By Sarah Smith
I step out into tall grass and look around at the land and all its natives.
A delicate blue butterfly maybe a half an inch-long flutters across my nose,
While The trees are subtly decorated with colorful chameleons.
They are revealed slightly more when the leaves tremble in front of them from the heavy steps of approaching elephant herds.
The surface of the water in a river nearby and the sardines within it shimmer in the sunlight.
Its steady flow and the calm of its wild life are distressed when a frog hops across it.
Further along the river and deep in the jungle I spot a crocodile that stares at me through hungry eyes.
At this point I realize…..
That I have wandered too far from my hotel.
How to brighten someone’s day with just a couple words on a gift bag
By Sarah Smith
I’m here with Ashley, Kaitlyn, and Emily Berger, 14-year-old triplets who create gift bags every year around the holiday time to be delivered to food pantries and senior living centers around Long Island.
So, Ashley, how long have you been doing this and what got you into it?
Ashley: We have been doing this for two years. We are participating in the congressional award and one of its requirements is community service. We went online with the help of our dad to find out places near by that needed help obtaining products and materials that could be used by people in need. We had previous knowledge of our local food pantry where we donated bags of personal hygiene products to help the people there. We also found Paumanack Village, which is section 8 senior housing, and also donated to and helped the people there.
What exactly goes into making each of the bags and how long does it take?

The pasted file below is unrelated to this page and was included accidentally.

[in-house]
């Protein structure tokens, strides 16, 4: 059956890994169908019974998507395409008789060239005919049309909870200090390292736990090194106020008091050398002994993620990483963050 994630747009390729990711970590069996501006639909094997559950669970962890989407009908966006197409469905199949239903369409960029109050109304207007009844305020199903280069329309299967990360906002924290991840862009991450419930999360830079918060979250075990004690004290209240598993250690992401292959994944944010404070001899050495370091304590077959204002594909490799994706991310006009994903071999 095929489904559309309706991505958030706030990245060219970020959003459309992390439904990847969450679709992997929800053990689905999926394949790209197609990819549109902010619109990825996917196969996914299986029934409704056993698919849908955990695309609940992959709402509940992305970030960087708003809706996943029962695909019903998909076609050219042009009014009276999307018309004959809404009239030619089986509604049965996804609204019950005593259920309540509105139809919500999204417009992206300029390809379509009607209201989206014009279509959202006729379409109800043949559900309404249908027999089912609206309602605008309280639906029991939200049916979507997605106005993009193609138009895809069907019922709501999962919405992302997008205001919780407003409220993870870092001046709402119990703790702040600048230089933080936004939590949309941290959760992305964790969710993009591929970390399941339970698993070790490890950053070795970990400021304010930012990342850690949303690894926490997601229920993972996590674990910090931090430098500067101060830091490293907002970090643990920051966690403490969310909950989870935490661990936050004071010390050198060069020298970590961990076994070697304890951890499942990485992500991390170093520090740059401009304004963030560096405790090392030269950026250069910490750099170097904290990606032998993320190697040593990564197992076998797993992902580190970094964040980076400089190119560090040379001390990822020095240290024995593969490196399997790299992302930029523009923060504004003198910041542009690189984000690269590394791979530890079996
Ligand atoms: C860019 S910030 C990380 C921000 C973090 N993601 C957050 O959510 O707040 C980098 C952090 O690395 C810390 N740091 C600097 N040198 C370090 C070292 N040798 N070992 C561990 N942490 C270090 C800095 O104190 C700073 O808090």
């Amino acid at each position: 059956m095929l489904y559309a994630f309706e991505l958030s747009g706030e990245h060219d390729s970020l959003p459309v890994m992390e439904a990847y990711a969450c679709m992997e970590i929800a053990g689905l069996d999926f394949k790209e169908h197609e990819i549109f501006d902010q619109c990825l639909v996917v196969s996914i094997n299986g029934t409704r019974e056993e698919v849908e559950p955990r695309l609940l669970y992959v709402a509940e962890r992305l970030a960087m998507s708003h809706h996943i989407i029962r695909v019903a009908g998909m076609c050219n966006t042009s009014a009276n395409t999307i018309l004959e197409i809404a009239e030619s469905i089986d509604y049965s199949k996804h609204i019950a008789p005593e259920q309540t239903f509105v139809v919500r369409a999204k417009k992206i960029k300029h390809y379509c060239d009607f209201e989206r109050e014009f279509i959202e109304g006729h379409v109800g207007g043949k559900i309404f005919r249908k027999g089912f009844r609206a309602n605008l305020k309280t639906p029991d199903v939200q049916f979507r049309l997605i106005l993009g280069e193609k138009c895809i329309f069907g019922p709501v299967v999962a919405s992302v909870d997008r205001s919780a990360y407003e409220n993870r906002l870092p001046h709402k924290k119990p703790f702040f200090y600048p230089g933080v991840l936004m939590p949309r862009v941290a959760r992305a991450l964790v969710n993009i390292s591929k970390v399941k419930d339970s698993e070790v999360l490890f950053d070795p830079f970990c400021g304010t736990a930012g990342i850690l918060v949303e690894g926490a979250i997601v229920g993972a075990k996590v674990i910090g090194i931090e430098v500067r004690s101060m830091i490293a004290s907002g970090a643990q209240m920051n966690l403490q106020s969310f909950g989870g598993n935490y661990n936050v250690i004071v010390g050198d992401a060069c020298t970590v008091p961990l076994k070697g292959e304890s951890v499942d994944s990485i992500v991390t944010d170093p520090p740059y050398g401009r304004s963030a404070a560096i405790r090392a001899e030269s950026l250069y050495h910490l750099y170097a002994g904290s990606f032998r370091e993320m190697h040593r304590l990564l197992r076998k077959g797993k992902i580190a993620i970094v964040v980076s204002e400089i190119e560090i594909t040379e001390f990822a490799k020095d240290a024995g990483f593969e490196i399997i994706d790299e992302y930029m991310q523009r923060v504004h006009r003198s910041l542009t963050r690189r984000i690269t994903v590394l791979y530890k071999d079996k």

Kaitlyn: The process incudes two trips to the store. For the first trip, we buy toiletries and other small necessities. For the second trip, we buy anything we ran out of the first time and some extra goods. We make about 100 bags, which are filled to the top and end up being the size of a basketball. We spend about four hours total assembling the bags and two hours buying the supplies.
Who makes and donates the bags to these particular places? What makes your bags unique?
Emily: We are the only ones who make these bags. They are unique because we write personal, holiday, or inspirational quotes on them to make it a more personal experience for them.
What impact do you think the personalization has on the recipients?
Ashley: The quotes on the bags really do mean something to them because its more personal and it shows that more effort was put into it. The people are very grateful, regardless of the words on the bags. The kind quotes are just another way to brighten someone’s day and go the extra mile to make them smile.
How does delivering them make you feel?
Emily: It makes me feel good because I know someone in need is really appreciating it. It makes it more fun and personal to hand-deliver them. We get to talk to them for a few minutes and learn about their lives and families. It means a lot to me to hear how much they appreciate the bags and the quotes on them.
What advice do you have for anyone who wants to get involved in charity work?
Kaitlyn: You should start out by researching areas in need near you. Contact them to ask what products they need more of. Kind of like what Ashley said, these small gestures mean the world to those in need.
We'll be rolling out some of our member's individual responses for why they joined Inspiring Teens and advice that they have for new girls in three blogs based on age group. Today we have our high school girls.
Living, Learning, and Leading by Sarah Smith
I grew up with role models everywhere; good ones to look up to and bad ones to learn from before I could make the same mistakes on my own. I was not used to paving a path for myself despite being the oldest of my two sisters and the oldest cousin on both sides of my family. I know how to get a job done, but I never knew how to start a project on my own. Like most other teenagers, it took me a while to find my place. By the time I reached high school, I had learned what kinds of friends are compatible for me, where I fit in, and how to adjust to new surroundings. But maybe I didn’t just want to fit in; maybe I wanted something more.